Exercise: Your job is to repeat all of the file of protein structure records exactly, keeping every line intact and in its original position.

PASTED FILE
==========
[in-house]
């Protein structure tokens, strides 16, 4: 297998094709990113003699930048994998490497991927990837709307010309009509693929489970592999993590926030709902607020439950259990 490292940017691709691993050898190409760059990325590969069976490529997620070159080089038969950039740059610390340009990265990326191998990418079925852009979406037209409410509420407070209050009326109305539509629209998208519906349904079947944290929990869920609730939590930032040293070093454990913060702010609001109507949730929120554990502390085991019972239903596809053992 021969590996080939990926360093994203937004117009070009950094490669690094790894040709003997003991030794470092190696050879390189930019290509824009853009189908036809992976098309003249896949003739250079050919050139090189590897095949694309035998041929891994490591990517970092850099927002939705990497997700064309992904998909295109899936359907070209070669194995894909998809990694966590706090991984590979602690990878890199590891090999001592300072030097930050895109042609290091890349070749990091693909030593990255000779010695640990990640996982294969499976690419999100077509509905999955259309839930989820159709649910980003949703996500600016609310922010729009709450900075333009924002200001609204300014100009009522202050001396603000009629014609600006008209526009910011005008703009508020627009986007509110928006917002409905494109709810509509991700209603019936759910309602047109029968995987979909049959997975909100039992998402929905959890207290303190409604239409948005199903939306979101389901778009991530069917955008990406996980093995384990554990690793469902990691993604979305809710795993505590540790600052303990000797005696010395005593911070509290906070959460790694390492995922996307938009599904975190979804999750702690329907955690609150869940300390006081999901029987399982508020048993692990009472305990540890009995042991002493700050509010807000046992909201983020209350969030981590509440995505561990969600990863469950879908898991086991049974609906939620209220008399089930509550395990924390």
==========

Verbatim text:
[in-house]
């Protein structure tokens, strides 16, 4: 297998094709990113003699930048994998490497991927990837709307010309009509693929489970592999993590926030709902607020439950259990 490292940017691709691993050898190409760059990325590969069976490529997620070159080089038969950039740059610390340009990265990326191998990418079925852009979406037209409410509420407070209050009326109305539509629209998208519906349904079947944290929990869920609730939590930032040293070093454990913060702010609001109507949730929120554990502390085991019972239903596809053992 021969590996080939990926360093994203937004117009070009950094490669690094790894040709003997003991030794470092190696050879390189930019290509824009853009189908036809992976098309003249896949003739250079050919050139090189590897095949694309035998041929891994490591990517970092850099927002939705990497997700064309992904998909295109899936359907070209070669194995894909998809990694966590706090991984590979602690990878890199590891090999001592300072030097930050895109042609290091890349070749990091693909030593990255000779010695640990990640996982294969499976690419999100077509509905999955259309839930989820159709649910980003949703996500600016609310922010729009709450900075333009924002200001609204300014100009009522202050001396603000009629014609600006008209526009910011005008703009508020627009986007509110928006917002409905494109709810509509991700209603019936759910309602047109029968995987979909049959997975909100039992998402929905959890207290303190409604239409948005199903939306979101389901778009991530069917955008990406996980093995384990554990690793469902990691993604979305809710795993505590540790600052303990000797005696010395005593911070509290906070959460790694390492995922996307938009599904975190979804999750702690329907955690609150869940300390006081999901029987399982508020048993692990009472305990540890009995042991002493700050509010807000046992909201983020209350969030981590509440995505561990969600990863469950879908898991086991049974609906939620209220008399089930509550395990924390």